7. Austen still inspires many writers, including—gasp!—men
Admired by Kipling and cherished by Churchill, Austen is more than the chick-lit or ‘lady novelist’ many dismiss her as today. She was a true ironist who has inspired many writers. “It was an interesting time, it was before anybody started to say there are boys’ books or girls’ books or Irish books or English books”
Irish novelist Colm Tóibín (Nora Webster, Brooklyn) recalls of reading Persuasion as part of high school curriculum in the late 1960s, in the recent documentary The Divine Jane. “We didn’t question for a single moment when we were given this book to read, English, which was about girls, which was written by a woman. Almost from moment one I found the book amused me, interested me and what I learned about from them was the inwardness of good behaviour,” he continues. “About being someone who reflects a lot, that those were qualities to be recognized and to be appreciated. The idea of repose, the idea of some people being worthy of our full sympathy and others not, interested me greatly—and still do.”
9. Austen isn’t as genteel as most people think she is
Further proof emerged last year, when writer and director Whit Stillman adapted Austen’s unfinished and mostly-forgotten epistolary novella Lady Susan as both a novel and film called Love & Friendship, the latter starring Kate Beckinsale. Beckinsale’s tour-de-force performance as the titular lady resists the ineffably camp destiny even earnest adaptations can indulge in. Written around 1795 by a young and very irreverent Austen, is almost unfailingly deadpan as an acid commentary on a time that required women to live by their wits and depend on the kindness of husbands or (relative) strangers.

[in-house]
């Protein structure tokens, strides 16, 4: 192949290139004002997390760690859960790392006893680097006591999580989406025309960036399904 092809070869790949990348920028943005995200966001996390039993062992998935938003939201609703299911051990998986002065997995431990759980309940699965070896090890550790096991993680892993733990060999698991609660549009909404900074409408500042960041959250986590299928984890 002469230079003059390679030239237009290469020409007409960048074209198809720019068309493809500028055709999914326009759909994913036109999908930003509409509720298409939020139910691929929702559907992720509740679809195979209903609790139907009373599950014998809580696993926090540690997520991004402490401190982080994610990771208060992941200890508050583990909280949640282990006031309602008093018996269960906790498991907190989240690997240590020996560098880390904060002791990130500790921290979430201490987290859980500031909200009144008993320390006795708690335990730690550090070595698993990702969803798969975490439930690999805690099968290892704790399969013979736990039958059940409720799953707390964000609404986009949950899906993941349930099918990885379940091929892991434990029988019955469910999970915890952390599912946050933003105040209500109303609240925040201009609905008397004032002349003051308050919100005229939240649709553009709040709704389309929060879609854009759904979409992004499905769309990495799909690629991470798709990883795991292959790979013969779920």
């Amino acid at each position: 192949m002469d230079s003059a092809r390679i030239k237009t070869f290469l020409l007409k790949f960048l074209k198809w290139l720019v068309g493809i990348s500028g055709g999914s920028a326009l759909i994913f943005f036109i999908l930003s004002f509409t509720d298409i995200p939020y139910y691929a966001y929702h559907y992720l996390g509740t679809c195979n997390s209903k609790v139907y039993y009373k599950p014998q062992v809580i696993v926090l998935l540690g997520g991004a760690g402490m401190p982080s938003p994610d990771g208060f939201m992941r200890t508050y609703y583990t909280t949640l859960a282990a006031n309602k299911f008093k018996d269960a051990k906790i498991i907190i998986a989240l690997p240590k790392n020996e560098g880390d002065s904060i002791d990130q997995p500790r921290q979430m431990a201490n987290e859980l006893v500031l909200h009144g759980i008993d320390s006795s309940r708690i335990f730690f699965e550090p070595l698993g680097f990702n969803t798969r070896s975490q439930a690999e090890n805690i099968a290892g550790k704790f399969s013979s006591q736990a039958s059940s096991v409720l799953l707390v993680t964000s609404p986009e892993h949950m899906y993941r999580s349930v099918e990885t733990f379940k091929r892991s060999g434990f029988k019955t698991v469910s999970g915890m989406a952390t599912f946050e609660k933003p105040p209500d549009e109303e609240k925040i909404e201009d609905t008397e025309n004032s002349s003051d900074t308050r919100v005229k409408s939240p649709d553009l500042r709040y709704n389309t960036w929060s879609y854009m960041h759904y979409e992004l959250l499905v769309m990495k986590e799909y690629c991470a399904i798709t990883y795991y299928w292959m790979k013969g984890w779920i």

Set in the 1790s and earlier than most Austen tales, it concerns a beautiful and recently-widowed designing woman and the comedy of drawing room terrors that ensues. The caustic comedy helps restore Austen’s reputation to its rightful place as a serious critic of the social and economic position of women. “Rich is just another word for safe,” Lady Susan declares. “It’s quite muscular writing—it’s not dainty as people expect it to be,” says actor Harriett Walter, who played antagonist Fanny Dashwood in Ang Lee’s Sense & Sensibility. “It’s taut and grown up. But I think one of the reason people love her is that she’s quite wicked but she’s not really viciously cruel.
10. Austen herself was into mashups—more than her purists are
The Austen Project series pairs bestselling contemporary authors like Alexander McCall Smith and Joanna Trollope with her six complete works, each using that story as a base but offering their own modern take. And writers from Helen Fielding’s Bridget Jones’s Diary to Jo Baker’s below-stairs take Longbourn and the P.D. James whodunit Death Comes to Pemberley offer canon-adjacent original tales and continuations on her now-public domain work, while cinematic mashups populate her world with sea monsters or recast the Bennet sisters as Regency-era wuxia warriors fighting zombies. Fanfic like Austenland veers dangerously into cheap pastiche.
Some Janeites are less fond of these sassy spinster retellings than others. Director Whit Stillman, for example, stands in defiance of today’s remix culture—Pride & Prejudice & Zombies, et. al.as well as the modernizations like The Austen Project (the latest last spring being Eligible by Curtis Sittenfeld). He prefers that creation happen differently. “Maybe people are doing good work in it, but it’s just an idea I hate,’ Stillman says. “Oh we’re a publisher and we’re going to commission a series…Bridget Jones is fine, if a writer gets and idea and wants to do something new, great, but I do hate that sort of industrializing.”